Baseball America: Having lost Roy Halladay, Toronto hopes that McGuire moves to the big club soon. Tall and rangy, his whippy delivery enables him to toss a low to mid-90 fastball. He adds a fine curve and slider, but he'll need to sharpen his change. Toronto has restructured its scouting department, and they hope to hit the jackpot with their wealth of picks in 2010. Look for the Jays to load up on pitching.
Baseball America: Grandal has accomplished exacly what scouts look for -- steady progess and improvement during his college career, with no regression. An excellent switch-hitter and strong catch-and-throw defender, Grandal could arrive in Cincinnati within two or three years. The Reds are flush with young talent like Drew Stubbs at the big-league level, and they hope to add a top backstop with Grandal.
Baseball America: Pitching is obviously the strength of this year's draft, and Sale is one of the top lefties. Tall and lanky, Sale has overcome a bout of food poisoning this season to enjoy an outstanding year. Sale has a low-90s fastball, and an advanced change and slider. He projects as a mid-rotation starter.
Maranatha HS, Calif.
Baseball America: The Brewers need pitching to go with their booming bats, like Prince Fielder and Ryan Braun. Covey started well in 2010 but has struggled recently, experiencing a drop in velocity and control. When right, Covey has a mid-90s fastball and a vicious mid-80s slider. He fits best as a No.2 or No. 3 starting pticher.
Blessed Trinity HS, Ga.
Baseball America: Texas hopes to reload its farm system with four first- and supplemental-round picks this year. Skole is a virtual unknown who has played relatively little baseball. Also a football star, he is an excellent athlete who shows provocative physical skills. Skole will take some time to develop in the minors, but the Rangers feel he can develop into a five-tool outfielder.
Baseball America: The Cubs hope to nail this pick, since they don't pick again until well into the second round. A D-2 college star, Simpson is an undersized lefty who still is able to pump his fastball up to 95. Few observers expected Simpson to be selected this high, and the Cubs are taking a calculated risk with this choice. Some of their recent pitching selections have performed poorly.
Bishop Blanchet HS, Wash.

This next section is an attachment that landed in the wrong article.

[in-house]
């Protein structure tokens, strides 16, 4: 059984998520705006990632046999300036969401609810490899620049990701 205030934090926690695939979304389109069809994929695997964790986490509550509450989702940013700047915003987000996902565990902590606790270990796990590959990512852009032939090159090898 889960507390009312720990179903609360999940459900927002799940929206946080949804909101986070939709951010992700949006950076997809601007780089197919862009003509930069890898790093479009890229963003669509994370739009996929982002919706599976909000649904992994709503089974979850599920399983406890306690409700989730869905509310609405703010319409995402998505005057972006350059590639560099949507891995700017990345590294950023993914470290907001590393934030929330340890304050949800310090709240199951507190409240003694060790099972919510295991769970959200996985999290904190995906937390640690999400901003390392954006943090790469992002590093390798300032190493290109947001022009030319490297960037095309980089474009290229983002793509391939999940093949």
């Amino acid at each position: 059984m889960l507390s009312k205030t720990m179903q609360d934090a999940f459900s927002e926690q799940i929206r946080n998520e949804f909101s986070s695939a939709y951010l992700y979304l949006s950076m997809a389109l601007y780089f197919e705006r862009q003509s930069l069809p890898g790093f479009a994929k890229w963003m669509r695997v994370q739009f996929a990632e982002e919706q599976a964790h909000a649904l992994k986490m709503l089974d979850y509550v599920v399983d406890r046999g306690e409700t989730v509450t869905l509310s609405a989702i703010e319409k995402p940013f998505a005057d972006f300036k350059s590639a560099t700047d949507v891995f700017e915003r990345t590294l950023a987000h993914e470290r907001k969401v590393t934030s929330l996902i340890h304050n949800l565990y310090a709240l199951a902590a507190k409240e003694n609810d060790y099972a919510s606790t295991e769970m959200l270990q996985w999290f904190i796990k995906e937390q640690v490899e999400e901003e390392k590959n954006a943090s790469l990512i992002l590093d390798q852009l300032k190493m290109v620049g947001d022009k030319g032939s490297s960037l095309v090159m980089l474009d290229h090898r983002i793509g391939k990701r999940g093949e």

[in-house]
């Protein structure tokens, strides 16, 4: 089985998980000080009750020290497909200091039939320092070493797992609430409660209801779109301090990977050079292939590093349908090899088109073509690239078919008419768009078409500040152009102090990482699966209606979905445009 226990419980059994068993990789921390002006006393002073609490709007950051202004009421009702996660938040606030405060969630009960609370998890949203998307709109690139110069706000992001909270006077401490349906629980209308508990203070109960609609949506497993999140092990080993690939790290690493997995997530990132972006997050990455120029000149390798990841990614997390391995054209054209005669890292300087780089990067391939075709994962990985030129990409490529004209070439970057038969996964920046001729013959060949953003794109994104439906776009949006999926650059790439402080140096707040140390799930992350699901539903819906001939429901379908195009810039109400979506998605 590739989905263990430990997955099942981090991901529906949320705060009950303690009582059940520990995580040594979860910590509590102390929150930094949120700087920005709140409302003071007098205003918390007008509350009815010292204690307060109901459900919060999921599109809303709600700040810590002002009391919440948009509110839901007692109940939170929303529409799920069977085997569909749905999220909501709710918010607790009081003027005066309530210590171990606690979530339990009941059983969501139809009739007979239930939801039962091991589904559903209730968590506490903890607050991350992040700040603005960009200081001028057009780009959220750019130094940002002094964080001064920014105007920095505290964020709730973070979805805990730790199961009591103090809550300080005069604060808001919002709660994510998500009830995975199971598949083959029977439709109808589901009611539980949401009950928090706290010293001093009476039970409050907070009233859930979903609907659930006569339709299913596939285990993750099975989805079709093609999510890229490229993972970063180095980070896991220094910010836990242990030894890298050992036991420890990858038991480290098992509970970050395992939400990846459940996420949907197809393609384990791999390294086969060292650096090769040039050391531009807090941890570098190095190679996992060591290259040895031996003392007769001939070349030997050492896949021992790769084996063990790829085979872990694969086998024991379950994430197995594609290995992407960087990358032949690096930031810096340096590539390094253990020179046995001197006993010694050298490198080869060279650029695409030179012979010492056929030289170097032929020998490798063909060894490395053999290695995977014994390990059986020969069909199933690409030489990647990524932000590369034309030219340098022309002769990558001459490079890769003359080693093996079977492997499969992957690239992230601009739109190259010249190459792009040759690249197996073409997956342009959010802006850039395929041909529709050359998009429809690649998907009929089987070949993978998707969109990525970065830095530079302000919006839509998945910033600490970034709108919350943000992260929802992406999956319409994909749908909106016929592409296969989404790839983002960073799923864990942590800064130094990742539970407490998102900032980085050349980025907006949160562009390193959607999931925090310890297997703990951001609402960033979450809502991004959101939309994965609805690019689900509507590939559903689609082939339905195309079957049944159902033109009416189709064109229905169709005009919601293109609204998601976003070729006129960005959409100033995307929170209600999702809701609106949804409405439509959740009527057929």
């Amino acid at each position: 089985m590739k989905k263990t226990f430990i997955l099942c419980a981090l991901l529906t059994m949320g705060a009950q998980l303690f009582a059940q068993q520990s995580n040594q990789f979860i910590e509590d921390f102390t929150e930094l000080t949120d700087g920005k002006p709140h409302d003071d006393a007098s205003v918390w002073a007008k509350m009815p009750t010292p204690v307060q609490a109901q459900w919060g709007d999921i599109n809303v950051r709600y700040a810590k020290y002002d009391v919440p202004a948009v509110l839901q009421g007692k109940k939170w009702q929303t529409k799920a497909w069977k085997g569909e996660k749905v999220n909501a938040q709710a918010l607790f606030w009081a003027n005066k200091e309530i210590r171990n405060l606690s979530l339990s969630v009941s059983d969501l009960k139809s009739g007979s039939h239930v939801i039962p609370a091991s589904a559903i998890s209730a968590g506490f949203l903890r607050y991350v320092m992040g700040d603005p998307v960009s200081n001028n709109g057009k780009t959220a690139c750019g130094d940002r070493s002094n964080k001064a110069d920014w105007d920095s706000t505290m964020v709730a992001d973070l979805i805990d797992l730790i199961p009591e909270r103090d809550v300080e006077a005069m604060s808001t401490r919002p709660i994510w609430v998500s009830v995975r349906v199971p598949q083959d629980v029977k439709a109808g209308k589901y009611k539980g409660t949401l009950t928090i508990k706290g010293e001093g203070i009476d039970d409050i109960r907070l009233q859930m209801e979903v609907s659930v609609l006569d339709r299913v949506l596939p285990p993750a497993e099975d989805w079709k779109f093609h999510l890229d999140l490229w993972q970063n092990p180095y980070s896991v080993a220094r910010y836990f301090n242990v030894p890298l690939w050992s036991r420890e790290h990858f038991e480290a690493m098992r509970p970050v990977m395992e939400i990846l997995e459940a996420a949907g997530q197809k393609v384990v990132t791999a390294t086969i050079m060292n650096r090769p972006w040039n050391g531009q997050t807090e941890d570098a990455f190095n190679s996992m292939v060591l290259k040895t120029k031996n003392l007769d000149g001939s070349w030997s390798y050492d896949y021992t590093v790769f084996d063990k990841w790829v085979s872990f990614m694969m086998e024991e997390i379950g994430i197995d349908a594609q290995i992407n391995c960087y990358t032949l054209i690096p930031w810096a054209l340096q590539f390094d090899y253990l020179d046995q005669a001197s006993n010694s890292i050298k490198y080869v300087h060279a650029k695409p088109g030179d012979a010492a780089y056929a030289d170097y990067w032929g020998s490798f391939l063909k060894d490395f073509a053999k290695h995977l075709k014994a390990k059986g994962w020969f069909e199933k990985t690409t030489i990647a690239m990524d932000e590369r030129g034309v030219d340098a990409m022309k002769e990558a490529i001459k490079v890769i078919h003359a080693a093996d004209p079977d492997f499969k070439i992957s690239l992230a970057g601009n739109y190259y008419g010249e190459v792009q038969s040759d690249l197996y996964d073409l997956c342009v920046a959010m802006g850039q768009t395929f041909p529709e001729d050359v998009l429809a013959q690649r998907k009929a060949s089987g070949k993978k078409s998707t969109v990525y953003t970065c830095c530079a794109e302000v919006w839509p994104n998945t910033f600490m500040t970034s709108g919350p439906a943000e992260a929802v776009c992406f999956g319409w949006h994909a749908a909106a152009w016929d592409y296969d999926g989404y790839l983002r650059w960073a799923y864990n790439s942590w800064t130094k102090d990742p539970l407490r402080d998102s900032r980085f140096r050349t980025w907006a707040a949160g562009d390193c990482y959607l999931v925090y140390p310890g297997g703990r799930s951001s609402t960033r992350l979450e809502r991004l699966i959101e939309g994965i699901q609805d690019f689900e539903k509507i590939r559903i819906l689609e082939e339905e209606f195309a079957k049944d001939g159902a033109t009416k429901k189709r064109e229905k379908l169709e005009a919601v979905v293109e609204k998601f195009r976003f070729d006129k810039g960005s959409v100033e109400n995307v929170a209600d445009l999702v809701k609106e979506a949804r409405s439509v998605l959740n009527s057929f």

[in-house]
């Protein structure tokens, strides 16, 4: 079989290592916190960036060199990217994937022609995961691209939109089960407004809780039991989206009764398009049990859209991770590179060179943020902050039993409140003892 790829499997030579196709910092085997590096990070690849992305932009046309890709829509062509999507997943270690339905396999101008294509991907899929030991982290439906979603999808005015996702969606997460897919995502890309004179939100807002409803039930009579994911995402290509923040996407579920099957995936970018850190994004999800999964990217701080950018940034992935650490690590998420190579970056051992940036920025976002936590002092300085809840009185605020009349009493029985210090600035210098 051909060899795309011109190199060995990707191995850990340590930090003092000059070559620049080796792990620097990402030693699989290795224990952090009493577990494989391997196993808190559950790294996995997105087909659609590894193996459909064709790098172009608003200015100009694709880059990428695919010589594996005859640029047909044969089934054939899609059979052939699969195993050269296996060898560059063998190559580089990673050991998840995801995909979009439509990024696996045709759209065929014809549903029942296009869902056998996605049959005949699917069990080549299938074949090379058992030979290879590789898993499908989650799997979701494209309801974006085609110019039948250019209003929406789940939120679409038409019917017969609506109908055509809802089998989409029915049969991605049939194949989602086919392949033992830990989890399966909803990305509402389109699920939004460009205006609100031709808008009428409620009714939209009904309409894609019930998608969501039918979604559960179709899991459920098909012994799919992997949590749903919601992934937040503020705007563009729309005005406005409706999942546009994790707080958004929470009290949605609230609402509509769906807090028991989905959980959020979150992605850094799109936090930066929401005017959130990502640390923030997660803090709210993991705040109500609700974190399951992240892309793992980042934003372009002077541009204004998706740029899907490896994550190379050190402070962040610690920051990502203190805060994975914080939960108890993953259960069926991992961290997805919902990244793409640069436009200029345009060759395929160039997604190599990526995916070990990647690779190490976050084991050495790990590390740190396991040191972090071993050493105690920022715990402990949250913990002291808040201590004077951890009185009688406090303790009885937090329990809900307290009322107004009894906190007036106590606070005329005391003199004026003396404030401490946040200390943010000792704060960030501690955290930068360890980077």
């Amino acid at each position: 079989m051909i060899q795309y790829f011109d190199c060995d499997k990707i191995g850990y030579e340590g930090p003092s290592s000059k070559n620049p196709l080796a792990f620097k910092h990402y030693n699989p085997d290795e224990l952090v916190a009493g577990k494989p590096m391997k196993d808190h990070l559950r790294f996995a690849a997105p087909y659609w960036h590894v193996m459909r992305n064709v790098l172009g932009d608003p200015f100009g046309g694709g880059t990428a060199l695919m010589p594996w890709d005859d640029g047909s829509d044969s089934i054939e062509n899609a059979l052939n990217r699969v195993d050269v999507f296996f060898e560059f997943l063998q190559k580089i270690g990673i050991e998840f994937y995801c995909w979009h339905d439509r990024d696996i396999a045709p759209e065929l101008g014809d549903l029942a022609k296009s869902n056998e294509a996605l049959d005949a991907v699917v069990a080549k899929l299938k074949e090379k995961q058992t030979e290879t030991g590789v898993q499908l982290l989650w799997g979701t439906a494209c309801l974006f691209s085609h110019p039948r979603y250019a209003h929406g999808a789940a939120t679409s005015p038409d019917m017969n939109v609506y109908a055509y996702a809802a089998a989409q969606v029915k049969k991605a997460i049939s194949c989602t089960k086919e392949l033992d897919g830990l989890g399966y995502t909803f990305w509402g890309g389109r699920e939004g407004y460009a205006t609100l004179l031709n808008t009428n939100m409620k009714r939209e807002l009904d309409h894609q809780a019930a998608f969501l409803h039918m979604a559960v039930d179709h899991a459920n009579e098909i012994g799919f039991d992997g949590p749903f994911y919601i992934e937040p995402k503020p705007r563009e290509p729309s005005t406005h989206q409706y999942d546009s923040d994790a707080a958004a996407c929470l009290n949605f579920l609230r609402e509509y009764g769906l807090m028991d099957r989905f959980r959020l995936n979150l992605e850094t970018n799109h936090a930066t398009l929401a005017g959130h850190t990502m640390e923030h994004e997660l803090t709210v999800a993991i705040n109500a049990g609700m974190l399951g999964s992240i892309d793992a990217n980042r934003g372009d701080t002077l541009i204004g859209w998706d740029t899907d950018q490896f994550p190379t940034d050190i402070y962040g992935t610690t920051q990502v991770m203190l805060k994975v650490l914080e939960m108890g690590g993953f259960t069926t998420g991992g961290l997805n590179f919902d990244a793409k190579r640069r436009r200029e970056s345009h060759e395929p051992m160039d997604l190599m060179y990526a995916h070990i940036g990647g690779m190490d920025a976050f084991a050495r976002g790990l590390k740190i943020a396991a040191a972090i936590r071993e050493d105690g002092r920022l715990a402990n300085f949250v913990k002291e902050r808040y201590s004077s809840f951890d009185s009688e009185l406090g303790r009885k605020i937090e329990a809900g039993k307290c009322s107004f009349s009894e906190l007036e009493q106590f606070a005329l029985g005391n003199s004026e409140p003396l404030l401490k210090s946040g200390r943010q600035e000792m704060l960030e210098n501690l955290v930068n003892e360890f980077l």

Baseball America: Sale is a strong and compact left-handed hitter who out-hit Bryce Harper in BP at last year's Aflac All-America game. He may catch, but will probably man either left field or first base. Sale loves to hit the fastball, but will need to learn to hit the curve in the minors. If so, he will provide impressive power for the Rays.
Cook County HS, Ga.
Baseball America: Once again, the Angels are loaded with early picks. They love to mine local Southern California talent, but Cowart is too talented to pass up. Blessed with a powerful arm and excellent speed, Cowart profiles as an athletic third baseman, a position that the Angels have had difficulty filling throughout their history. The only question about Cowart is his bat, but the Angels will give him time to develop at the plate.
Baseball America: With the exception of Darin Erstad and Joe Mauer, the upper Midwest rarely produces top baseball talent. Tall, lean and projectable, the right-handed Foltynewicz throws a low-90s fastball and an excellent change. He employs a curve and a slider, but those pitches are inconsistent and need development. A high schooler, the Astros realize that Foltynewicz will take some time to mature. He projects as a mid-rotation starter.
Baseball America: Vitek is a well-rounded player with five average to slightly above average tools. He fits at any number of defensive positions, but will likely wind up in the outfield. His top tool is his bat, for Vitek exhibits a textbook pro swing. His backswing is compact and his finish is smooth and easy. And, unlike many young players, Vitek has an advanced idea of the strike zone and can use the entire field.
Baseball America: A product of Cincinnati's famed Moeller High, Wimmers is a mid-rotation starting pitcher type without huge stuff. He does have pitching smarts and outstanding command, and he is able to throw pitches that miss the center of hitter's bats. Wimmers tosses a low-90s fastball and adds a top notch change and a quality curve.
Langley HS, British Columbia
Baseball America: Western Canada has produced many great players, like Larry Walker and Justin Morneau. Deglan is a lean and projectable catcher, with a pretty left-handed swing that promises average and power. Scouts have been impressed with his easy and relaxed catching style. Deglan will need improve his transfer and release skills, but once that is done his strong arm will nail many base stealers.